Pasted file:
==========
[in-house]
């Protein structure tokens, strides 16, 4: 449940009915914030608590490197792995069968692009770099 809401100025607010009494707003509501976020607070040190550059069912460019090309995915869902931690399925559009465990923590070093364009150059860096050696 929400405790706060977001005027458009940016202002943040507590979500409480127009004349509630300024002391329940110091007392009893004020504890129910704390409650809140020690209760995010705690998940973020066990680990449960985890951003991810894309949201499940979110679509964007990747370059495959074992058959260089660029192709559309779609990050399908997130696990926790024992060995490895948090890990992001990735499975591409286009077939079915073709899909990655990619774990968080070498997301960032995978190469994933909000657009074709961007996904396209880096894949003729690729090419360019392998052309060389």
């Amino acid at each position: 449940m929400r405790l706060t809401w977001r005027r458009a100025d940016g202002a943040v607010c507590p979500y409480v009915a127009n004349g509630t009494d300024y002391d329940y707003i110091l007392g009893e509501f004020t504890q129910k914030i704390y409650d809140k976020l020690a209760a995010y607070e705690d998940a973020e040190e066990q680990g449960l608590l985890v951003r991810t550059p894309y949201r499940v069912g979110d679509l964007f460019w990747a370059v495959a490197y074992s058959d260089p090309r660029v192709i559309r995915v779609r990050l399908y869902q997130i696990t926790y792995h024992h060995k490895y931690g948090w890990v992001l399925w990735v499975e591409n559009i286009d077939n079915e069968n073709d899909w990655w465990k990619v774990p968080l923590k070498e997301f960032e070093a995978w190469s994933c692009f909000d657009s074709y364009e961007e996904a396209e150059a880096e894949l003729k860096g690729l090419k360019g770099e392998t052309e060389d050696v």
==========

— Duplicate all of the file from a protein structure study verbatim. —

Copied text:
[in-house]
């Protein structure tokens, strides 16, 4: 449940009915914030608590490197792995069968692009770099 809401100025607010009494707003509501976020607070040190550059069912460019090309995915869902931690399925559009465990923590070093364009150059860096050696 929400405790706060977001005027458009940016202002943040507590979500409480127009004349509630300024002391329940110091007392009893004020504890129910704390409650809140020690209760995010705690998940973020066990680990449960985890951003991810894309949201499940979110679509964007990747370059495959074992058959260089660029192709559309779609990050399908997130696990926790024992060995490895948090890990992001990735499975591409286009077939079915073709899909990655990619774990968080070498997301960032995978190469994933909000657009074709961007996904396209880096894949003729690729090419360019392998052309060389």
């Amino acid at each position: 449940m929400r405790l706060t809401w977001r005027r458009a100025d940016g202002a943040v607010c507590p979500y409480v009915a127009n004349g509630t009494d300024y002391d329940y707003i110091l007392g009893e509501f004020t504890q129910k914030i704390y409650d809140k976020l020690a209760a995010y607070e705690d998940a973020e040190e066990q680990g449960l608590l985890v951003r991810t550059p894309y949201r499940v069912g979110d679509l964007f460019w990747a370059v495959a490197y074992s058959d260089p090309r660029v192709i559309r995915v779609r990050l399908y869902q997130i696990t926790y792995h024992h060995k490895y931690g948090w890990v992001l399925w990735v499975e591409n559009i286009d077939n079915e069968n073709d899909w990655w465990k990619v774990p968080l923590k070498e997301f960032e070093a995978w190469s994933c692009f909000d657009s074709y364009e961007e996904a396209e150059a880096e894949l003729k860096g690729l090419k360019g770099e392998t052309e060389d050696v």